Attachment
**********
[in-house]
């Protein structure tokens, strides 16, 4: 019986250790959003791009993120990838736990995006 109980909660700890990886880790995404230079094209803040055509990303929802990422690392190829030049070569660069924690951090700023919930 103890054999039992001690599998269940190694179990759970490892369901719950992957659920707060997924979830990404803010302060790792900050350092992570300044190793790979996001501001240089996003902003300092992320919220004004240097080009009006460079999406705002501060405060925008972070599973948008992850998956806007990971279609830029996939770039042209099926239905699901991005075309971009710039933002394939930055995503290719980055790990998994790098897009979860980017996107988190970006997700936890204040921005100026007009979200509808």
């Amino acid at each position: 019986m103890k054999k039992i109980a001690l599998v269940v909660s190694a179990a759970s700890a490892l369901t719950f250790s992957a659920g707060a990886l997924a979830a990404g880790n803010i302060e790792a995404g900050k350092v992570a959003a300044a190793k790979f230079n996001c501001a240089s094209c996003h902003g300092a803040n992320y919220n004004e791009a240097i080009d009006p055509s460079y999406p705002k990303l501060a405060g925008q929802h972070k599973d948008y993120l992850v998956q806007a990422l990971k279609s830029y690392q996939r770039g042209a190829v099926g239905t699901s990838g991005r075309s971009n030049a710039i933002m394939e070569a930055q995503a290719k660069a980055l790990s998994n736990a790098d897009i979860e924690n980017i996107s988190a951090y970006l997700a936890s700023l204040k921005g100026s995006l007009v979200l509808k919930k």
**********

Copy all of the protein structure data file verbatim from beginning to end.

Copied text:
[in-house]
């Protein structure tokens, strides 16, 4: 019986250790959003791009993120990838736990995006 109980909660700890990886880790995404230079094209803040055509990303929802990422690392190829030049070569660069924690951090700023919930 103890054999039992001690599998269940190694179990759970490892369901719950992957659920707060997924979830990404803010302060790792900050350092992570300044190793790979996001501001240089996003902003300092992320919220004004240097080009009006460079999406705002501060405060925008972070599973948008992850998956806007990971279609830029996939770039042209099926239905699901991005075309971009710039933002394939930055995503290719980055790990998994790098897009979860980017996107988190970006997700936890204040921005100026007009979200509808």
């Amino acid at each position: 019986m103890k054999k039992i109980a001690l599998v269940v909660s190694a179990a759970s700890a490892l369901t719950f250790s992957a659920g707060a990886l997924a979830a990404g880790n803010i302060e790792a995404g900050k350092v992570a959003a300044a190793k790979f230079n996001c501001a240089s094209c996003h902003g300092a803040n992320y919220n004004e791009a240097i080009d009006p055509s460079y999406p705002k990303l501060a405060g925008q929802h972070k599973d948008y993120l992850v998956q806007a990422l990971k279609s830029y690392q996939r770039g042209a190829v099926g239905t699901s990838g991005r075309s971009n030049a710039i933002m394939e070569a930055q995503a290719k660069a980055l790990s998994n736990a790098d897009i979860e924690n980017i996107s988190a951090y970006l997700a936890s700023l204040k921005g100026s995006l007009v979200l509808k919930k």